China has won the first round of its contest for control in the South China Sea by completing construction of an archipelago of artificial islands, say senior Australian sources.
And there is little that will stop China from winning the next round, too, as an indecisive US Administration and allies including Australia struggle to follow through on earlier promises to challenge unlawful Chinese claims with “freedom of navigation” exercises, the sources say.
By 2017, military analysts expect China will have equipped its new sand islands with ports, barracks, battlements, artillery, air strips and long-range radar systems that will enable it to project military and paramilitary power into the furthest and most hotly-contested reaches of the South China Sea.
Those facilities would give China the ability to obstruct other claimant countries and potentially disrupt sea lanes that carry more than three-fifths of Australia’s merchandise trade, according to military analysts.
“This is a huge strategic victory for China,” said one official source.
“They’ve won Round 1,” said another. “It’s hard to see how they will be stopped from winning the next round too.”
In May, US Defence Secretary Ashton Carter demanded a “lasting halt to land reclamation” and commissioned plans to conduct “fly throughs” and “sail throughs” within 12 nautical miles of the artificial islands.
The tough US commitments were strongly supported by Defence Minister Kevin Andrews and accompanied by high-profile US surveillance flights, including one involving a CNN camera crew and another carrying the Commander of the US Pacific Fleet, Admiral Scott Swift.
Fairfax understands that those flights took place outside the 12 nautical mile zone, contrary to some media reports at the time.
And military, defence and other official sources have told Fairfax that the promised “fly-throughs” and “sail-throughs” have not yet taken place, adding that the two surveillance flights took place at a distance greater than was widely reported at the time.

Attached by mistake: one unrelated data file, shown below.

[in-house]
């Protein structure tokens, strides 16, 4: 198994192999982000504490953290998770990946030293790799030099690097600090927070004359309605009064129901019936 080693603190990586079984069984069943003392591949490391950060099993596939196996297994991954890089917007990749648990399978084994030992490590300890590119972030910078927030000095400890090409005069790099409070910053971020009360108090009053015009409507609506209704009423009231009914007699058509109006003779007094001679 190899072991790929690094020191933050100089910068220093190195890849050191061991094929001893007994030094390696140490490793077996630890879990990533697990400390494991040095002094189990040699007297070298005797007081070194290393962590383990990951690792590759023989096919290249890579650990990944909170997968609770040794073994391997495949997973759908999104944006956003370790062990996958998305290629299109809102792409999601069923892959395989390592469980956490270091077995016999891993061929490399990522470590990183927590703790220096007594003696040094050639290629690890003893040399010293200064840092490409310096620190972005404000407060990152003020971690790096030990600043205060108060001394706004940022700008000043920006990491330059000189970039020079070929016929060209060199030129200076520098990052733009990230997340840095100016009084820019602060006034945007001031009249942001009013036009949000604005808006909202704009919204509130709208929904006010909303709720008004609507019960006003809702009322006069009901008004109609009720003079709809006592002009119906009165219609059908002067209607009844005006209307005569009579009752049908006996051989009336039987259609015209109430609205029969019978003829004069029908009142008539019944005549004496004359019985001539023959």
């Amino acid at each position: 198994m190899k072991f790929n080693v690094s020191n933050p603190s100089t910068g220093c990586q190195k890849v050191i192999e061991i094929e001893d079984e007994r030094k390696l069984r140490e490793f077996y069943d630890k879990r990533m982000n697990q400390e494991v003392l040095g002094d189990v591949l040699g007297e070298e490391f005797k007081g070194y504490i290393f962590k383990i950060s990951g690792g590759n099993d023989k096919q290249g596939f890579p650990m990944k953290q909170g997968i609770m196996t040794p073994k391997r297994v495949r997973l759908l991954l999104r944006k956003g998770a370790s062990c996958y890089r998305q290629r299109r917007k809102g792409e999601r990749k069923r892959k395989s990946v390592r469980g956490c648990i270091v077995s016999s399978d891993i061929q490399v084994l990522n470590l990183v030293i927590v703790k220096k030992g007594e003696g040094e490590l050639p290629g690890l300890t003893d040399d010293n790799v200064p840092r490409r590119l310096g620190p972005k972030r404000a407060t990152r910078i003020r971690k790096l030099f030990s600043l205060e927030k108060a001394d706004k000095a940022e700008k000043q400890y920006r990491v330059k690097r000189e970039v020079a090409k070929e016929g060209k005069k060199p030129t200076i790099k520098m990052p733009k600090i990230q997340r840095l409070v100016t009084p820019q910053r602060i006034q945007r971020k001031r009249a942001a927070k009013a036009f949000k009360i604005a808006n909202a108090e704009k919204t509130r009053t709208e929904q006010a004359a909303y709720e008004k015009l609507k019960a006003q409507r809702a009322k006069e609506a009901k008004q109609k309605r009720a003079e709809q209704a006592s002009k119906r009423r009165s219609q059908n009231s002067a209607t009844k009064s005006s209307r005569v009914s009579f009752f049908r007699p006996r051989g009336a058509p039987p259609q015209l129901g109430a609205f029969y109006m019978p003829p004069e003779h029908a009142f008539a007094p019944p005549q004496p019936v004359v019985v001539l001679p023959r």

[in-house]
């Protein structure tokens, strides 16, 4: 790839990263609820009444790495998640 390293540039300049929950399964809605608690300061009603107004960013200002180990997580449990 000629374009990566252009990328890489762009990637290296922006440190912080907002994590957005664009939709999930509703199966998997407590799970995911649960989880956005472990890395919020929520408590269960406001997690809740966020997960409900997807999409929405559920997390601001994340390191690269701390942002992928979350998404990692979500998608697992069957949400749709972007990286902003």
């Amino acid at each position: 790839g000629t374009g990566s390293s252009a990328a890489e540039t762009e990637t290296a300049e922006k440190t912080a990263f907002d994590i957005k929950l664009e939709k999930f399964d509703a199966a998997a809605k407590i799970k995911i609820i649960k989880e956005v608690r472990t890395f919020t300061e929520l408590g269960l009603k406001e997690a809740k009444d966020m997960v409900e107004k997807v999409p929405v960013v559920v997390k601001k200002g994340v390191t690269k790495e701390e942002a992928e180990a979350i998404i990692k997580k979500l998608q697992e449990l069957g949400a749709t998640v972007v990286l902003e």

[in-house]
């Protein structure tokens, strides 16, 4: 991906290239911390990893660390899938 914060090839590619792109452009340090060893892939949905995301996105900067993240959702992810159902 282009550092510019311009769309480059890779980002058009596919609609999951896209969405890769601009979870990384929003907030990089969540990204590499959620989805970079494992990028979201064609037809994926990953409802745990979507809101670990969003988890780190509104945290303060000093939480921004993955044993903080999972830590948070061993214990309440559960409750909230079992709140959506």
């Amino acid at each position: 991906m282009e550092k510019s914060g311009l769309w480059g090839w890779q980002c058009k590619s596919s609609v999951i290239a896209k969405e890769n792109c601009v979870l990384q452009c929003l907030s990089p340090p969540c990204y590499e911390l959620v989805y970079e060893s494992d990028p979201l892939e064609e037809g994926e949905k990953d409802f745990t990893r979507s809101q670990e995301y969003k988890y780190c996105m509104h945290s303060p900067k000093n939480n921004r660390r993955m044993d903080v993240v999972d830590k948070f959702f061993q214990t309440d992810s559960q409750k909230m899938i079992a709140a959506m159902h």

While the US and its allies have struggled to follow talk with action, fleets of Chinese dredges have completed reclamation work including the foundations for a second 3000-metre airstrip in the area, on Subi Reef, which will be capable of landing the largest aircraft in the People’s Liberation Army Air Force.
The reclamation work has largely been completed in time for President Xi Jinping to make a smooth state visit to Washington in about a fortnight’s time, with the number of Chinese dredges in use in the Spratly archipelago falling by about 90 per cent in recent weeks, according to sources with access to satellite imagery.
Meanwhile, US and Australian defence planners have run into problems as they struggle with old maps and time-series aerial photographs to work out which of the Chinese structures should be the target of freedom of navigation exercises.
Compounding the confusion, strategists have realised that Western vessels and aircraft may have for decades endorsed Chinese claims that have no basis in international law, out of “politeness”, thus raising the risks involved with a sharp shift in behaviour now.
“Working out which claims we recognise and how that should be communicated is not easy,” said a source.
In any case, strategists concede that freedom of navigation exercises will not necessarily hinder the militarisation of China’s new sand islands.
Some strategists believe China will have a largely unfettered run until at least 2017, when the land-locked Chinese client state of Laos cedes the chairmanship of ASEAN and a new US administration settles into place.
Other Australian and US officials, however, say that China has won at the tactical level but lost the bigger strategic game, as nations throughout the region respond by building closer security ties with each other and the US.